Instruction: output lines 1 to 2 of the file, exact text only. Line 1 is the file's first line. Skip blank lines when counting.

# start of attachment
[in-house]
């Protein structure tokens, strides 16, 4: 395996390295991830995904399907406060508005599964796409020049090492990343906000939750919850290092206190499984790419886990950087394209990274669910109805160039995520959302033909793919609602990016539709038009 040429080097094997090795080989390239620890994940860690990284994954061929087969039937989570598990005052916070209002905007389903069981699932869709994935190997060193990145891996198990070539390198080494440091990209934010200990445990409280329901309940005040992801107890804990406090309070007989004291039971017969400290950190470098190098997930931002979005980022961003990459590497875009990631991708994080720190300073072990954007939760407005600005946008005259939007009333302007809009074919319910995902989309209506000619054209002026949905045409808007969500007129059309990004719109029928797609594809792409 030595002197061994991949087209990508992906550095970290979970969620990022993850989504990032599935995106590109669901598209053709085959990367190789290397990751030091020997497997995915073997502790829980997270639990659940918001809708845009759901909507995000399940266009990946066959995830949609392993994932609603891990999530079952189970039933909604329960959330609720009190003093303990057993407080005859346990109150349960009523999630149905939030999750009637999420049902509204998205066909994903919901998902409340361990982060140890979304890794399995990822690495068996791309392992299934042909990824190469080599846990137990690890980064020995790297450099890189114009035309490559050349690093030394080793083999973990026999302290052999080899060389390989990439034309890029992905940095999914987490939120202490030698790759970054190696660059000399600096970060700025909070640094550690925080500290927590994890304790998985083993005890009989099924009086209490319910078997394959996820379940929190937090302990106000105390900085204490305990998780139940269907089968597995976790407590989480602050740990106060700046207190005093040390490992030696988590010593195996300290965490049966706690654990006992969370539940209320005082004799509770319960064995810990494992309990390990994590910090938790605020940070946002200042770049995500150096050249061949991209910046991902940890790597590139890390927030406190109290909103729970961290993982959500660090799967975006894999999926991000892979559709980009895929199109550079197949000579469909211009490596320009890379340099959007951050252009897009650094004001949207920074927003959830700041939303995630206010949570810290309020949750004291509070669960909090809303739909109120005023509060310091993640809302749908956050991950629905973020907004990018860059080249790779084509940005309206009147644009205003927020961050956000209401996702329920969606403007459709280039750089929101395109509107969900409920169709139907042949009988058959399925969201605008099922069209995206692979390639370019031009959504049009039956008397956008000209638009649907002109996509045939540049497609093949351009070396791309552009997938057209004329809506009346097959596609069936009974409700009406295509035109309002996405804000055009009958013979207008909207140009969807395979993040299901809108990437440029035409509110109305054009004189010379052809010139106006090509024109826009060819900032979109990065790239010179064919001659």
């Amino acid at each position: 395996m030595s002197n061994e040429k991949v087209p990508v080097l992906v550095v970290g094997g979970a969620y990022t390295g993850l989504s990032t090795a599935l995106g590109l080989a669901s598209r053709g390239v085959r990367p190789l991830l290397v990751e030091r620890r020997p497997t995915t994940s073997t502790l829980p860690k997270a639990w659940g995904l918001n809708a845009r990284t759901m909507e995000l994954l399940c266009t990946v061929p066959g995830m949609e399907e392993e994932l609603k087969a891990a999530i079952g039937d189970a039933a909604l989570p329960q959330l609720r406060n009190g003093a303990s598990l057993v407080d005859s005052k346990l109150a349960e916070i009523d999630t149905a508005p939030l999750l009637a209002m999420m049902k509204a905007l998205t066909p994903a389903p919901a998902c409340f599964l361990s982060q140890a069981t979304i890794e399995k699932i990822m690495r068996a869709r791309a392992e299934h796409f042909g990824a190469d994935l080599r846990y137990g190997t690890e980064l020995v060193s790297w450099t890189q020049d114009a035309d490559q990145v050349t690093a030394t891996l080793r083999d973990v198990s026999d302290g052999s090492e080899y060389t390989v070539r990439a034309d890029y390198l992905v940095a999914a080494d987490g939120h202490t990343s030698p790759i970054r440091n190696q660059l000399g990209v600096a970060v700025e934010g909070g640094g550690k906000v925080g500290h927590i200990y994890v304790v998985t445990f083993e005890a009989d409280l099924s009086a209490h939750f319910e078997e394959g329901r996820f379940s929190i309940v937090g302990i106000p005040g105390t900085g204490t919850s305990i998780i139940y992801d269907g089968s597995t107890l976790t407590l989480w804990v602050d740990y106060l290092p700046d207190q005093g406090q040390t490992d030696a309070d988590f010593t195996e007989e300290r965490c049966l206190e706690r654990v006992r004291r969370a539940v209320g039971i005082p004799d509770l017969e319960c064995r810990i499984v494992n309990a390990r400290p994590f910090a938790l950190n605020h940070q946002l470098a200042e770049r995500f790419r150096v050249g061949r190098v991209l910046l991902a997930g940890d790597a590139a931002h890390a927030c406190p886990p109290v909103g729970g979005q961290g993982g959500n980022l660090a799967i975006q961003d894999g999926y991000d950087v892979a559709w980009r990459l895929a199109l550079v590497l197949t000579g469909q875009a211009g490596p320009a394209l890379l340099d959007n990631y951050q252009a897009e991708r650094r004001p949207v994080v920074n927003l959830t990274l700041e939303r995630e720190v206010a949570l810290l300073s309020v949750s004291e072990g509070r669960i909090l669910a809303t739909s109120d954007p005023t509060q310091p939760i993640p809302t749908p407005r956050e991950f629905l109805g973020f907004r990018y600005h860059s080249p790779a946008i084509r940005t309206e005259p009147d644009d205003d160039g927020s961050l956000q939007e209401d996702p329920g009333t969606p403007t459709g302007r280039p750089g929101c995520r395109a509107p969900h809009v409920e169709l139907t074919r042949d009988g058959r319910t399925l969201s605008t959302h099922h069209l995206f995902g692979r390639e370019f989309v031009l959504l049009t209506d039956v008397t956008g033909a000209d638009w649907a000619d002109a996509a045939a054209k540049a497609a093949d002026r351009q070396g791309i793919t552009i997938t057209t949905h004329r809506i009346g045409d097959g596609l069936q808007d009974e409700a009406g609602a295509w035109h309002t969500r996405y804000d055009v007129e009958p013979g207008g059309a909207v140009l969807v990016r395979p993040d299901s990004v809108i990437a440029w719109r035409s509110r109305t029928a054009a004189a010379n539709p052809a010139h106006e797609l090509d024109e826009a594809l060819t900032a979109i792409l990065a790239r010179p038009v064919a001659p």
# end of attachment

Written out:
[in-house]
């Protein structure tokens, strides 16, 4: 395996390295991830995904399907406060508005599964796409020049090492990343906000939750919850290092206190499984790419886990950087394209990274669910109805160039995520959302033909793919609602990016539709038009 040429080097094997090795080989390239620890994940860690990284994954061929087969039937989570598990005052916070209002905007389903069981699932869709994935190997060193990145891996198990070539390198080494440091990209934010200990445990409280329901309940005040992801107890804990406090309070007989004291039971017969400290950190470098190098997930931002979005980022961003990459590497875009990631991708994080720190300073072990954007939760407005600005946008005259939007009333302007809009074919319910995902989309209506000619054209002026949905045409808007969500007129059309990004719109029928797609594809792409 030595002197061994991949087209990508992906550095970290979970969620990022993850989504990032599935995106590109669901598209053709085959990367190789290397990751030091020997497997995915073997502790829980997270639990659940918001809708845009759901909507995000399940266009990946066959995830949609392993994932609603891990999530079952189970039933909604329960959330609720009190003093303990057993407080005859346990109150349960009523999630149905939030999750009637999420049902509204998205066909994903919901998902409340361990982060140890979304890794399995990822690495068996791309392992299934042909990824190469080599846990137990690890980064020995790297450099890189114009035309490559050349690093030394080793083999973990026999302290052999080899060389390989990439034309890029992905940095999914987490939120202490030698790759970054190696660059000399600096970060700025909070640094550690925080500290927590994890304790998985083993005890009989099924009086209490319910078997394959996820379940929190937090302990106000105390900085204490305990998780139940269907089968597995976790407590989480602050740990106060700046207190005093040390490992030696988590010593195996300290965490049966706690654990006992969370539940209320005082004799509770319960064995810990494992309990390990994590910090938790605020940070946002200042770049995500150096050249061949991209910046991902940890790597590139890390927030406190109290909103729970961290993982959500660090799967975006894999999926991000892979559709980009895929199109550079197949000579469909211009490596320009890379340099959007951050252009897009650094004001949207920074927003959830700041939303995630206010949570810290309020949750004291509070669960909090809303739909109120005023509060310091993640809302749908956050991950629905973020907004990018860059080249790779084509940005309206009147644009205003927020961050956000209401996702329920969606403007459709280039750089929101395109509107969900409920169709139907042949009988058959399925969201605008099922069209995206692979390639370019031009959504049009039956008397956008000209638009649907002109996509045939540049497609093949351009070396791309552009997938057209004329809506009346097959596609069936009974409700009406295509035109309002996405804000055009009958013979207008909207140009969807395979993040299901809108990437440029035409509110109305054009004189010379052809010139106006090509024109826009060819900032979109990065790239010179064919001659």